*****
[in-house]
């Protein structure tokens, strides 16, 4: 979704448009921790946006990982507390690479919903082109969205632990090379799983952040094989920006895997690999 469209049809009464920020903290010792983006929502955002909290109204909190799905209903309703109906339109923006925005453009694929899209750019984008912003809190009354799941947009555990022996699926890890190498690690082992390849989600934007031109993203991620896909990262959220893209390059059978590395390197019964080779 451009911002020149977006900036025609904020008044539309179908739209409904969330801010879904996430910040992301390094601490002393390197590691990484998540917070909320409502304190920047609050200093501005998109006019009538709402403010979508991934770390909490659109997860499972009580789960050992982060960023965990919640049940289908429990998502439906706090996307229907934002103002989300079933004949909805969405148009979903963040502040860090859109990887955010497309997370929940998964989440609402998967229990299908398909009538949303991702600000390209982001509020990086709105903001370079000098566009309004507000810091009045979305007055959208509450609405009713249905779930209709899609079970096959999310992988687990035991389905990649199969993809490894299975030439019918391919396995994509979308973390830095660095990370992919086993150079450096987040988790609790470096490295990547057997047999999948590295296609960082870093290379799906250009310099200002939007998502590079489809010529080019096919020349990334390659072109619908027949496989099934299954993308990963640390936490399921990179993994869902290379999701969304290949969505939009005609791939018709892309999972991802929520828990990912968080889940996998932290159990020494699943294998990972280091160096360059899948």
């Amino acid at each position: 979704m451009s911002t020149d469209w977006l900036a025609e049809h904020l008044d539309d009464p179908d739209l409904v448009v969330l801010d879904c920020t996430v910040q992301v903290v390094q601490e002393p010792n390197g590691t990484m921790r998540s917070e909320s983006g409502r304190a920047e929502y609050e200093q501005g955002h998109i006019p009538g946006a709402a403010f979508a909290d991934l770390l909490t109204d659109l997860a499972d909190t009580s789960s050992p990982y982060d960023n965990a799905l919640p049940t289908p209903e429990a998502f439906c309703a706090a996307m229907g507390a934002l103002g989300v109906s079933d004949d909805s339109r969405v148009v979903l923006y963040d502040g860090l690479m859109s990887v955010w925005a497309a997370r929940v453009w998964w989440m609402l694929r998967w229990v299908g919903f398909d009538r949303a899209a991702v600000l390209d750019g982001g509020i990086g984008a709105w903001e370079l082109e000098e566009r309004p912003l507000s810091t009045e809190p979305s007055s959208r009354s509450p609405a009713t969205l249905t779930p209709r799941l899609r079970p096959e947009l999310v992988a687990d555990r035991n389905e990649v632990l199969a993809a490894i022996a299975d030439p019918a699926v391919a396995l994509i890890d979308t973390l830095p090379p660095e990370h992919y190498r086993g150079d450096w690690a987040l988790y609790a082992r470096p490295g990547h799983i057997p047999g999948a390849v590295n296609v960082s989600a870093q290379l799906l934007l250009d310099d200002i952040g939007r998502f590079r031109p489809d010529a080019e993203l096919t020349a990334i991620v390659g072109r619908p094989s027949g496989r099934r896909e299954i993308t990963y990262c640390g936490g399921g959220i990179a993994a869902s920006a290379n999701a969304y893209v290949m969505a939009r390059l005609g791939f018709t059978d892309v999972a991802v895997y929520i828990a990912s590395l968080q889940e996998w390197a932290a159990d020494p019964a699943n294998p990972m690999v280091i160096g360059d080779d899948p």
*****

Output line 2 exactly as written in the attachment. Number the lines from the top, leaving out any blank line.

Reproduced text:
């Protein structure tokens, strides 16, 4: 979704448009921790946006990982507390690479919903082109969205632990090379799983952040094989920006895997690999 469209049809009464920020903290010792983006929502955002909290109204909190799905209903309703109906339109923006925005453009694929899209750019984008912003809190009354799941947009555990022996699926890890190498690690082992390849989600934007031109993203991620896909990262959220893209390059059978590395390197019964080779 451009911002020149977006900036025609904020008044539309179908739209409904969330801010879904996430910040992301390094601490002393390197590691990484998540917070909320409502304190920047609050200093501005998109006019009538709402403010979508991934770390909490659109997860499972009580789960050992982060960023965990919640049940289908429990998502439906706090996307229907934002103002989300079933004949909805969405148009979903963040502040860090859109990887955010497309997370929940998964989440609402998967229990299908398909009538949303991702600000390209982001509020990086709105903001370079000098566009309004507000810091009045979305007055959208509450609405009713249905779930209709899609079970096959999310992988687990035991389905990649199969993809490894299975030439019918391919396995994509979308973390830095660095990370992919086993150079450096987040988790609790470096490295990547057997047999999948590295296609960082870093290379799906250009310099200002939007998502590079489809010529080019096919020349990334390659072109619908027949496989099934299954993308990963640390936490399921990179993994869902290379999701969304290949969505939009005609791939018709892309999972991802929520828990990912968080889940996998932290159990020494699943294998990972280091160096360059899948």